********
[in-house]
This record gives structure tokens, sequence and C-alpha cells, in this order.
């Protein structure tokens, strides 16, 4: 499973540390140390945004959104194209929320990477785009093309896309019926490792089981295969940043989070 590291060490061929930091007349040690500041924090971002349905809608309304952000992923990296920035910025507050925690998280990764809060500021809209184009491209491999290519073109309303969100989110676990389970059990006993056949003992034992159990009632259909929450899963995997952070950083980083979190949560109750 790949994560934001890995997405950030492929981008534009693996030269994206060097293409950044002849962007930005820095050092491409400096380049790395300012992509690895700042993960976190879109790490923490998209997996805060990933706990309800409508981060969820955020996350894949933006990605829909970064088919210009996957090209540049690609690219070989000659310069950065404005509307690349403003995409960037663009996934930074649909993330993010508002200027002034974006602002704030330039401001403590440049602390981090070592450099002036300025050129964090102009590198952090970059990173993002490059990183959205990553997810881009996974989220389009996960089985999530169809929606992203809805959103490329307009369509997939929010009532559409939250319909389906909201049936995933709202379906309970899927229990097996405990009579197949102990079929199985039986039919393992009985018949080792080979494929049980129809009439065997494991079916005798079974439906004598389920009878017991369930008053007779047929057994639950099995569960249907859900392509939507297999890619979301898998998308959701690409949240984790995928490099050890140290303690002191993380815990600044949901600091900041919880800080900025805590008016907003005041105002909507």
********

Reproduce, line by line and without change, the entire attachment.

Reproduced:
[in-house]
This record gives structure tokens, sequence and C-alpha cells, in this order.
């Protein structure tokens, strides 16, 4: 499973540390140390945004959104194209929320990477785009093309896309019926490792089981295969940043989070 590291060490061929930091007349040690500041924090971002349905809608309304952000992923990296920035910025507050925690998280990764809060500021809209184009491209491999290519073109309303969100989110676990389970059990006993056949003992034992159990009632259909929450899963995997952070950083980083979190949560109750 790949994560934001890995997405950030492929981008534009693996030269994206060097293409950044002849962007930005820095050092491409400096380049790395300012992509690895700042993960976190879109790490923490998209997996805060990933706990309800409508981060969820955020996350894949933006990605829909970064088919210009996957090209540049690609690219070989000659310069950065404005509307690349403003995409960037663009996934930074649909993330993010508002200027002034974006602002704030330039401001403590440049602390981090070592450099002036300025050129964090102009590198952090970059990173993002490059990183959205990553997810881009996974989220389009996960089985999530169809929606992203809805959103490329307009369509997939929010009532559409939250319909389906909201049936995933709202379906309970899927229990097996405990009579197949102990079929199985039986039919393992009985018949080792080979494929049980129809009439065997494991079916005798079974439906004598389920009878017991369930008053007779047929057994639950099995569960249907859900392509939507297999890619979301898998998308959701690409949240984790995928490099050890140290303690002191993380815990600044949901600091900041919880800080900025805590008016907003005041105002909507």